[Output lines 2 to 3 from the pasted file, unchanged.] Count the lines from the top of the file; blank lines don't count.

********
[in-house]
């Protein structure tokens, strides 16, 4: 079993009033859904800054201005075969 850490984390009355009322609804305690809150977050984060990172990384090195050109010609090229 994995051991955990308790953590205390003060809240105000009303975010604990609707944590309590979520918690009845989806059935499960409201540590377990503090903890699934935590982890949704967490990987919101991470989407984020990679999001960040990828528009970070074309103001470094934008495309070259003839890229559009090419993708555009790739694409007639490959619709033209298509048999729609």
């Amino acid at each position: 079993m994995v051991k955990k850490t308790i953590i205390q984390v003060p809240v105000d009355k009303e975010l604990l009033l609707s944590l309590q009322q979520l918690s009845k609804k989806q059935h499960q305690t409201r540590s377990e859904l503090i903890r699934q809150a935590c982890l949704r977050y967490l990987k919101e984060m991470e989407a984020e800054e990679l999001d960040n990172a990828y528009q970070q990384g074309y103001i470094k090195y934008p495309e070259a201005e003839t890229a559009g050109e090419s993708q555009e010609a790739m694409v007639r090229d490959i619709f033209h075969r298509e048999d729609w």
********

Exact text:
């Protein structure tokens, strides 16, 4: 079993009033859904800054201005075969 850490984390009355009322609804305690809150977050984060990172990384090195050109010609090229 994995051991955990308790953590205390003060809240105000009303975010604990609707944590309590979520918690009845989806059935499960409201540590377990503090903890699934935590982890949704967490990987919101991470989407984020990679999001960040990828528009970070074309103001470094934008495309070259003839890229559009090419993708555009790739694409007639490959619709033209298509048999729609």
């Amino acid at each position: 079993m994995v051991k955990k850490t308790i953590i205390q984390v003060p809240v105000d009355k009303e975010l604990l009033l609707s944590l309590q009322q979520l918690s009845k609804k989806q059935h499960q305690t409201r540590s377990e859904l503090i903890r699934q809150a935590c982890l949704r977050y967490l990987k919101e984060m991470e989407a984020e800054e990679l999001d960040n990172a990828y528009q970070q990384g074309y103001i470094k090195y934008p495309e070259a201005e003839t890229a559009g050109e090419s993708q555009e010609a790739m694409v007639r090229d490959i619709f033209h075969r298509e048999d729609w």